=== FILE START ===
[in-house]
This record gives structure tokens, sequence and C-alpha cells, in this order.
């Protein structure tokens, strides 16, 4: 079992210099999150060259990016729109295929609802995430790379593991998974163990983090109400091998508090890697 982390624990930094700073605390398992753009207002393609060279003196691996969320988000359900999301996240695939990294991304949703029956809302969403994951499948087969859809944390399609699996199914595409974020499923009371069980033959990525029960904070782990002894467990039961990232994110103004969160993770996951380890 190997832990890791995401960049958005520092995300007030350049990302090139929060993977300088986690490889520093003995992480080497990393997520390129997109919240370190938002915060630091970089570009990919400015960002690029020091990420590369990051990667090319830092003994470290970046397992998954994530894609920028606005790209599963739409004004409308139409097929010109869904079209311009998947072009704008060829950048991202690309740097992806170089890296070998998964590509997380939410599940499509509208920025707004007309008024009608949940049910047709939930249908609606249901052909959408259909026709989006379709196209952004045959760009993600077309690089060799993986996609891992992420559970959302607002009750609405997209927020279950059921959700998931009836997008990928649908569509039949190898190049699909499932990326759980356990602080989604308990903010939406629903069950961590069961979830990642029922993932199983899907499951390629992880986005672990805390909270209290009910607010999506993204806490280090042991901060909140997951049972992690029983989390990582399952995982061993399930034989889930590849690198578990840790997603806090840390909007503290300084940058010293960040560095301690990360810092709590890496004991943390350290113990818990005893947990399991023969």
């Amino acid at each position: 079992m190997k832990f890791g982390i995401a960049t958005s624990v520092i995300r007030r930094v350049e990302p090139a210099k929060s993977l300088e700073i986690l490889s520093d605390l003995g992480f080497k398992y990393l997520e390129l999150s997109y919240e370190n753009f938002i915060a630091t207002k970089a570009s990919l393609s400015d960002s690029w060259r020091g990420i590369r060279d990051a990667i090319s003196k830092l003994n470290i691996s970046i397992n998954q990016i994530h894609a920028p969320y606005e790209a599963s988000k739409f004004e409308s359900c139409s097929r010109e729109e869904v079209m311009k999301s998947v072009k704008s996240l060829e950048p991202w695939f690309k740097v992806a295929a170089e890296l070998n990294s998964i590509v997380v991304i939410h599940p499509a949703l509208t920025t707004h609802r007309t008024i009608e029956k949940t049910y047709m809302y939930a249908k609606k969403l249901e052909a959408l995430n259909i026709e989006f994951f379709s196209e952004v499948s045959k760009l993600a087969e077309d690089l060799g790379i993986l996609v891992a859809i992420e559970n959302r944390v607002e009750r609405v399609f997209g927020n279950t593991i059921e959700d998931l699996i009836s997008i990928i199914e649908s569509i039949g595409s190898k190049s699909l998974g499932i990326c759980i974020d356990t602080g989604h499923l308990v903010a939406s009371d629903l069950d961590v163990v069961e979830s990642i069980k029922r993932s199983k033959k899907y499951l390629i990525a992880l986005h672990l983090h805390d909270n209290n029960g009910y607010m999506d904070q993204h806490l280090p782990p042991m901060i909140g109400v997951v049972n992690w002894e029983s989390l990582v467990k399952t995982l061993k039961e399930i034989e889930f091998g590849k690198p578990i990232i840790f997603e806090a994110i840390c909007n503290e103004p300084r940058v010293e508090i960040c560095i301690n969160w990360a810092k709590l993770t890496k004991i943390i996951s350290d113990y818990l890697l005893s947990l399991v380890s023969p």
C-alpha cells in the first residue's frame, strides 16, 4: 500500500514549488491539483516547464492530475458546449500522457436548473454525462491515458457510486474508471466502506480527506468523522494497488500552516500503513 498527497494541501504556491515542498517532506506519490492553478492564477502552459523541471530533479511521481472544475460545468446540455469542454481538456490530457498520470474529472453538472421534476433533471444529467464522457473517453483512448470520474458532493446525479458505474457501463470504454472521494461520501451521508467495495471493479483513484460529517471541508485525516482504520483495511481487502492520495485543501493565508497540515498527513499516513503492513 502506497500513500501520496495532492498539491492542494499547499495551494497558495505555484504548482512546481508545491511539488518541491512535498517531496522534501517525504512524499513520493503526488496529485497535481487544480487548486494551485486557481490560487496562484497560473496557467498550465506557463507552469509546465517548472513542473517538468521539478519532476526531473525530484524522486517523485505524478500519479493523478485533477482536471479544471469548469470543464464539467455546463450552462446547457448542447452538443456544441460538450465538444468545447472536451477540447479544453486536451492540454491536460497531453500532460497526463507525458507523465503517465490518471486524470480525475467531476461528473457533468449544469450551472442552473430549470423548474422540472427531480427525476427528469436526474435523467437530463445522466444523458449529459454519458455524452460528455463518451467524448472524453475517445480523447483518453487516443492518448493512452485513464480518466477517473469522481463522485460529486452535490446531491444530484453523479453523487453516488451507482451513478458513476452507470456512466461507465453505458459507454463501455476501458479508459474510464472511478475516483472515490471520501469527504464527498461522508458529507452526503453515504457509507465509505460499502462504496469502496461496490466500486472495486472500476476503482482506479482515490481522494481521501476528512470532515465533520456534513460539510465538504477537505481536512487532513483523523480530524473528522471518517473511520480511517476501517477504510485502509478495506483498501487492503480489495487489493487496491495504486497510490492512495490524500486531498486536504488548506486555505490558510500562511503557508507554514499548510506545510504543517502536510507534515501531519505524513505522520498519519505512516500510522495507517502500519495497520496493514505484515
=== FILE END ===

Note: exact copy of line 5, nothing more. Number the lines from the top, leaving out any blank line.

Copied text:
C-alpha cells in the first residue's frame, strides 16, 4: 500500500514549488491539483516547464492530475458546449500522457436548473454525462491515458457510486474508471466502506480527506468523522494497488500552516500503513 498527497494541501504556491515542498517532506506519490492553478492564477502552459523541471530533479511521481472544475460545468446540455469542454481538456490530457498520470474529472453538472421534476433533471444529467464522457473517453483512448470520474458532493446525479458505474457501463470504454472521494461520501451521508467495495471493479483513484460529517471541508485525516482504520483495511481487502492520495485543501493565508497540515498527513499516513503492513 502506497500513500501520496495532492498539491492542494499547499495551494497558495505555484504548482512546481508545491511539488518541491512535498517531496522534501517525504512524499513520493503526488496529485497535481487544480487548486494551485486557481490560487496562484497560473496557467498550465506557463507552469509546465517548472513542473517538468521539478519532476526531473525530484524522486517523485505524478500519479493523478485533477482536471479544471469548469470543464464539467455546463450552462446547457448542447452538443456544441460538450465538444468545447472536451477540447479544453486536451492540454491536460497531453500532460497526463507525458507523465503517465490518471486524470480525475467531476461528473457533468449544469450551472442552473430549470423548474422540472427531480427525476427528469436526474435523467437530463445522466444523458449529459454519458455524452460528455463518451467524448472524453475517445480523447483518453487516443492518448493512452485513464480518466477517473469522481463522485460529486452535490446531491444530484453523479453523487453516488451507482451513478458513476452507470456512466461507465453505458459507454463501455476501458479508459474510464472511478475516483472515490471520501469527504464527498461522508458529507452526503453515504457509507465509505460499502462504496469502496461496490466500486472495486472500476476503482482506479482515490481522494481521501476528512470532515465533520456534513460539510465538504477537505481536512487532513483523523480530524473528522471518517473511520480511517476501517477504510485502509478495506483498501487492503480489495487489493487496491495504486497510490492512495490524500486531498486536504488548506486555505490558510500562511503557508507554514499548510506545510504543517502536510507534515501531519505524513505522520498519519505512516500510522495507517502500519495497520496493514505484515